Claire McCaskill (D.-Mo.) was particularly eloquent in toting up the populist position on Goldman and structured credit instruments.

"You are the bookie and you are the house. You had less oversight than a pit boss in Las Vegas," McCaskill said.

Following that dog-and-pony show came the news that the government had opened a preliminary investigation into possible criminal charges against Goldman.

One of the deals being examined by the Senators was something called ABACUS, which were a bunch of collateralized debt obligations that were sold by Goldman through a third-party marketer ACA.

The SEC complaint alleges that on one of those deals, Goldman told ACA and German bank investor IKB that hedge fund manager John Paulson had an equity interest. Paulson, however, was on the short side of the deal, as he generally thought the subprime mortgage market was about to go south.

Senators and the court of public opinion aside, Goldman, being a publicly held company, has other things to worry about, like clients and shareholders.

When the SEC announced its lawsuit on April 16, Goldman stock dropped about 15% to $160.70 per share in one day. It has continued to sink since.

Then, there is the hedge fund client side of Goldman's business.

Although Goldman Sachs Administration Services' revenues dropped 21% in the first quarter of 2010 to $395 million as compared to $503 million the same time the year before, the bank was still a force to be reckoned with. (Goldman reported Q1 net earnings of $3.46 billion overall.)

Goldman's fund services didn't want to talk to HedgeFund.net. However, broadly speaking, clients have been supportive, a spokesman said in an e-mail.

Marc LoPresti, a partner with Tagliaferro & LoPresti, who specializes in representing market participants in the alternative investment industry, says he doesn't expect hedge fund clients to exit the Wall Street giant anytime soon.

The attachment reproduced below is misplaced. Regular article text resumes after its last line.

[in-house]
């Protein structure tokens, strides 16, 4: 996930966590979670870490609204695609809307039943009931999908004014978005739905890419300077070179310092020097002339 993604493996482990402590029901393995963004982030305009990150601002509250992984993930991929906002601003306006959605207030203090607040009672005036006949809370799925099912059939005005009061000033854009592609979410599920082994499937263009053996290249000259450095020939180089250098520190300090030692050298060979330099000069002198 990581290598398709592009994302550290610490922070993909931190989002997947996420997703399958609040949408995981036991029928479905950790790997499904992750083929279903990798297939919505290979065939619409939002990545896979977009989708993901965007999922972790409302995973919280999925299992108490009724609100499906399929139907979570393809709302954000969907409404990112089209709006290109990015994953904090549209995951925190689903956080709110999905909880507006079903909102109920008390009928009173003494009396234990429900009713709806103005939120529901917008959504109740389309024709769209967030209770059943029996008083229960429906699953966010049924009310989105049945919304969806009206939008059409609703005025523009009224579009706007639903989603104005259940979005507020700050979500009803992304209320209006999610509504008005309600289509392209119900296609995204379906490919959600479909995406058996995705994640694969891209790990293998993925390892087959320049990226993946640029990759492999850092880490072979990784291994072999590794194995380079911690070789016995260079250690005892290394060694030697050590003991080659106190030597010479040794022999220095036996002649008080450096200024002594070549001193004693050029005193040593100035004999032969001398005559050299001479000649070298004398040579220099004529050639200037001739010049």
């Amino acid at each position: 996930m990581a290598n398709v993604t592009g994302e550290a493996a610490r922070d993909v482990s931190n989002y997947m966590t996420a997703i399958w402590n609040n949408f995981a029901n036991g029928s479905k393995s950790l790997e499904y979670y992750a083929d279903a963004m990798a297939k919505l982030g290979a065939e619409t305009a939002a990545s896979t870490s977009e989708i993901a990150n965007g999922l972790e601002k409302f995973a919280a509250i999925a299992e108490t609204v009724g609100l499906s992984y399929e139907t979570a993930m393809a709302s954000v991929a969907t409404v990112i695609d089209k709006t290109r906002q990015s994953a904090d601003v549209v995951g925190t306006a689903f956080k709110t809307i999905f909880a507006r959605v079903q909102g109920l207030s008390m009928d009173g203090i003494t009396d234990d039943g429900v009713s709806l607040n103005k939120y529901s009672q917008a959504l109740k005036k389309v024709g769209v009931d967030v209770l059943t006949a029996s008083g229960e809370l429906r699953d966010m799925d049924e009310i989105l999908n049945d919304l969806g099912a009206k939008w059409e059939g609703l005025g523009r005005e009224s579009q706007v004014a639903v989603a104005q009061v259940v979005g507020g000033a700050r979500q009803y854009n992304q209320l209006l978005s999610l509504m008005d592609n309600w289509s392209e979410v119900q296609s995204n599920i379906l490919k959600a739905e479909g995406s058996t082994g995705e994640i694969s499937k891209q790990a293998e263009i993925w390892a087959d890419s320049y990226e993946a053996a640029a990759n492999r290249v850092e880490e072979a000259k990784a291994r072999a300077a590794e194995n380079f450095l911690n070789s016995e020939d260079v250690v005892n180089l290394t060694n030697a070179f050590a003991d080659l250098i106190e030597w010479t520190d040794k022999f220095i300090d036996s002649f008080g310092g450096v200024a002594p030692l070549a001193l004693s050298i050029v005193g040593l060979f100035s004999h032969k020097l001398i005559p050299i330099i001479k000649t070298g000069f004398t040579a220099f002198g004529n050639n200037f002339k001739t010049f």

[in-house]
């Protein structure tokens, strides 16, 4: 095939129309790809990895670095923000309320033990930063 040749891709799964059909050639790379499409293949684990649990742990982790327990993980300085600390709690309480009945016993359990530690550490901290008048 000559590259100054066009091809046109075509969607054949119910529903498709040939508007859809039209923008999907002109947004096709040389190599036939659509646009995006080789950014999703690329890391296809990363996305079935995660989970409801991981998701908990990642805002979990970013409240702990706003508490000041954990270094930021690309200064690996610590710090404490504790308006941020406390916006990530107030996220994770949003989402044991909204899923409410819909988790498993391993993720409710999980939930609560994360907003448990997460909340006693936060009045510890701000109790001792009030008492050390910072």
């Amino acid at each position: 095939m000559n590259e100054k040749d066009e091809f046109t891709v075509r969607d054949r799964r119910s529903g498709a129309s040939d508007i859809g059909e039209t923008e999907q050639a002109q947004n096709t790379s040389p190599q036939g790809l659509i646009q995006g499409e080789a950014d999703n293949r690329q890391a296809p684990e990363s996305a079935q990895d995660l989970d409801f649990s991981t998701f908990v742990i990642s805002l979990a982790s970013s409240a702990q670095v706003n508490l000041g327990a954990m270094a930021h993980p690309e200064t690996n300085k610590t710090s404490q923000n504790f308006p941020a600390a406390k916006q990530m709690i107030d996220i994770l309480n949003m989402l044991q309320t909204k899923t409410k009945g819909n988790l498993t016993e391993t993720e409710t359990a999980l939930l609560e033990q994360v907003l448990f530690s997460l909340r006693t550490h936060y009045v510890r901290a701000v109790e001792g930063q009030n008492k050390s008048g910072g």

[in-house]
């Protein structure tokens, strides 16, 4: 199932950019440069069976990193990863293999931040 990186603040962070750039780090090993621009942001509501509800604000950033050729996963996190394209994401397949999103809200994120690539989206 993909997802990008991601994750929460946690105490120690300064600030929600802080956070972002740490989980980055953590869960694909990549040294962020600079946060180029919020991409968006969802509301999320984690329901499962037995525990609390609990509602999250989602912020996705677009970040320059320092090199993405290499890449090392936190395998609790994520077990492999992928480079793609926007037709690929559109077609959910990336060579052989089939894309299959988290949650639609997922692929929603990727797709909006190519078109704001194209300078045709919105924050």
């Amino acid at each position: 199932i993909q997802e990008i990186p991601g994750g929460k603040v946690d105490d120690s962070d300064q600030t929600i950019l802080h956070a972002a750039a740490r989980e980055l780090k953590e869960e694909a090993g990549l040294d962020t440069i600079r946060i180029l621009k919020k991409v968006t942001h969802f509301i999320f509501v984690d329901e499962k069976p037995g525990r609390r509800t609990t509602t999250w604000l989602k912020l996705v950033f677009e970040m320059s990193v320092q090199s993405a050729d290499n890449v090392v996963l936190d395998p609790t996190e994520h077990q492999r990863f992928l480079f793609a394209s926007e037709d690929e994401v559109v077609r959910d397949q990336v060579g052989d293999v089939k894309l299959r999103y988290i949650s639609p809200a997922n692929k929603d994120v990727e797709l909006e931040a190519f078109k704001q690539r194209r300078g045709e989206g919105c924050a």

"Hedge fund clients that we're talking about have a more sophisticated view of the case and the alleged conduct," LoPresti says. "They're skeptical about whether the SEC has a strong case."

That view is seconded by Duncan Hennes, cofounder of Atrevida Partners (and also the man who headed up the banking consortium that helped unwind Long Term Capital Management).

"This is more of a political issue than a legal issue. First, the actual legal case against them is rather contained; it's one transaction," Hennes says.

For hedge fund assets under administration, Goldman ranked third in the Q4 2009 HFN Administrator Survey with $173.3 billion in AUA as of Dec. 30.

First is Citco Fund Services with $395 billion in AUA; second was State Street Alternative Investment Services with $241 billion in AUA. (Those figures include only hedge fund AUA.)

"[Goldman has] strong capital ratios," Hennes says, "As long as they do the right thing and cooperate I think it's unlikely it will have a longterm impact on their business."

LoPresti says that if criminal charges develop (the investigation is reported to be in a very preliminary stage), there could be pressure on hedge fund firms from institutional investors.
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PostSubject: Goldman CEO Safe For Now   Mon May 10, 2010 5:29 pm

Goldman CEO Safe For Now

A motion to split the two head positions at Goldman Sachs was defeated at the bank's annual shareholder's meeting. That means that, at least for now, Lloyd Blankfein retains both his chief executive officer and chairman role, as Goldman struggles to come back from the one-two punch of an SEC civil fraud lawsuit and Congressional hearings.

The SEC lawsuit focuses on Goldman's structuring of a collateralized debt obligation called Abacus that was sold to investors in 2007. The SEC is alleging that Goldman misled investors by telling them that hedge fund manager John Paulson had an equity stake in the CDO, when he was actually shorting the portfolio.

The SEC case, and other Goldman securitized transactions where the bank appeared to be on both sides of the deal, were the subject of a Senate hearing looking into the causes of the financial crisis.

According to reports from The Wall Street Journal, which was covering the annual meeting, the SEC case was barely mentioned. There was some, perhaps, unintended humor, when Blankfein announced, "I like shopping at Walmart," according to The Journal. That came after a colloquy about Walmart CEO H. Lee Scott, who is a member of Goldman's board.